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anonymous
 4 years ago
can someone explain the left hand derivative and right hand derivative rules in order to find whether the function is a differentiable function or not
anonymous
 4 years ago
can someone explain the left hand derivative and right hand derivative rules in order to find whether the function is a differentiable function or not

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anonymous
 4 years ago
Best ResponseYou've already chosen the best response.0Wouldn't it be something similar to the case for limit?

anonymous
 4 years ago
Best ResponseYou've already chosen the best response.0left hand limit and right hand ljmits arent like the derivatives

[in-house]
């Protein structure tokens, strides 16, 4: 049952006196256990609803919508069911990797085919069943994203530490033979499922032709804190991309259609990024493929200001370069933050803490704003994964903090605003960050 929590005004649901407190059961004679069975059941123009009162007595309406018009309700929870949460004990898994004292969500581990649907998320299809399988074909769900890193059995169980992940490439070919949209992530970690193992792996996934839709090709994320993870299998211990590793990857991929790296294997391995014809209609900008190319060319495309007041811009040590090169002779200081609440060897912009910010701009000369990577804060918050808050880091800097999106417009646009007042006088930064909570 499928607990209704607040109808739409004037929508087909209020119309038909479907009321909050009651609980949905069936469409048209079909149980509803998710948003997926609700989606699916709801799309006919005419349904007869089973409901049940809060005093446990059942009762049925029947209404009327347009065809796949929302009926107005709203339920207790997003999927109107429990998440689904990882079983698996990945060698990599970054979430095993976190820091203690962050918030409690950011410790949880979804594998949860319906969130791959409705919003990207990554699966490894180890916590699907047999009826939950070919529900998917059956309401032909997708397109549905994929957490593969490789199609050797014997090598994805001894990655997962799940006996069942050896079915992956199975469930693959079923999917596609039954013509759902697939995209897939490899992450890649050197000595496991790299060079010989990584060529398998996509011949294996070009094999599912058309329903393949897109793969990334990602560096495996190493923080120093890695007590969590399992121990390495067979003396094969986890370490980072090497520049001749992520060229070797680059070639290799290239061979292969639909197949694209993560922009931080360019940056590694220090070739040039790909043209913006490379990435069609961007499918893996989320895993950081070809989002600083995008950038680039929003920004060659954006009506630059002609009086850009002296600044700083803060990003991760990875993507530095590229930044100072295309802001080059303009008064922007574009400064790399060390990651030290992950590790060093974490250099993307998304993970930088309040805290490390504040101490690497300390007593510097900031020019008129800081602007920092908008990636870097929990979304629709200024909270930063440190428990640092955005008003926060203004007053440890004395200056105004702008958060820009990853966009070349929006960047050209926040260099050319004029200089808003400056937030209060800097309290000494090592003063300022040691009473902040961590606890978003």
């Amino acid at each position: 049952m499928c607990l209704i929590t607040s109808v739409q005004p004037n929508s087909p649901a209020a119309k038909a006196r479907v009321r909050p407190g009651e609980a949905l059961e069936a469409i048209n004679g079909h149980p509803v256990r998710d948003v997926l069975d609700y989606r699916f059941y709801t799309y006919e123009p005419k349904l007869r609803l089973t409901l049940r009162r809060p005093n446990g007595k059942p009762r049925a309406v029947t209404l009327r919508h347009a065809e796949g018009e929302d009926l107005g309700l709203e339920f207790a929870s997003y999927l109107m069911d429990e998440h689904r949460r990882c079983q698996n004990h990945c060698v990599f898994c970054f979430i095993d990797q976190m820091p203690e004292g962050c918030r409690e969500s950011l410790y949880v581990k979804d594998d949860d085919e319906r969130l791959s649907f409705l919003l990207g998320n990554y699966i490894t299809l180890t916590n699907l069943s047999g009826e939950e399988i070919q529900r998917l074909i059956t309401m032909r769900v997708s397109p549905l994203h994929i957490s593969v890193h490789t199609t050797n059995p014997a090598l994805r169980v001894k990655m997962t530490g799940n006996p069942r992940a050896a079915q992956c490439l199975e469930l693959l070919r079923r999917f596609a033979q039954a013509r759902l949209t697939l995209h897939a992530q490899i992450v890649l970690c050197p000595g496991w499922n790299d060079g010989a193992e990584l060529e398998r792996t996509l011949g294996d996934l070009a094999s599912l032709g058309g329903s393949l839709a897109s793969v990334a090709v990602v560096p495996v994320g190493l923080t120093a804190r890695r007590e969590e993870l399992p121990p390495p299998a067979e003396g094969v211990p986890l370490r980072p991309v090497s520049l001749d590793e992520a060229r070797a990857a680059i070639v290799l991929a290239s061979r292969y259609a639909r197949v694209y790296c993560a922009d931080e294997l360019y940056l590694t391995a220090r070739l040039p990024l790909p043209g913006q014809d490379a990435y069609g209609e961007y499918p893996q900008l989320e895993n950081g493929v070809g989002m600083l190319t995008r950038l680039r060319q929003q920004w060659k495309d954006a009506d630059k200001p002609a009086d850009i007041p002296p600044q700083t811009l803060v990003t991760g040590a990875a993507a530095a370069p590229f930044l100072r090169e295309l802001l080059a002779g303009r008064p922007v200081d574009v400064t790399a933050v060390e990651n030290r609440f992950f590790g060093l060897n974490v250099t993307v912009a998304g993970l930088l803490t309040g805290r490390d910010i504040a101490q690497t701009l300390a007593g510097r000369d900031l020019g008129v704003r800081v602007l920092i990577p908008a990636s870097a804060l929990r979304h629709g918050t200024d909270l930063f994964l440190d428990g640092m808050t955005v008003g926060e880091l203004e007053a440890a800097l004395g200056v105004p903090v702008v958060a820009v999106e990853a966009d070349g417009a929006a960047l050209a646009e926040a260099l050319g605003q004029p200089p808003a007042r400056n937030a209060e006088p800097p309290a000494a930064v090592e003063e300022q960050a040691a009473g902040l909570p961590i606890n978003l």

anonymous
 4 years ago
Best ResponseYou've already chosen the best response.0\[f'(x)= \lim_{h \rightarrow 0}\frac{f(x+h)f(x)}{h}\] ^Limit A function y=f(x) is differentiable on an open interval if it has a derivative at each point of the interval. It is differentiable on a closed interval [a, b] if it is differentiable on the interior (a,b) and if the limits\[f'(x)= \lim_{h \rightarrow 0^+}\frac{f(a+h)f(a)}{h}\](Righthand derivative of at a) \[f'(x)= \lim_{h \rightarrow 0^}\frac{f(b+h)f(b)}{h}\](Lefthand derivative of at b) exist at the end point

anonymous
 4 years ago
Best ResponseYou've already chosen the best response.0Righthand and lefthand derivatives may be defined at any point of a function 's domain. Because of ''A function f(x) has a limit as x>c if and only if it has lefthand and righthand limits there and these onesided limits are equal'', a function has a derivative if and only if it has lefthand and righthand derivatives there, and these onesided derivatives are equal.
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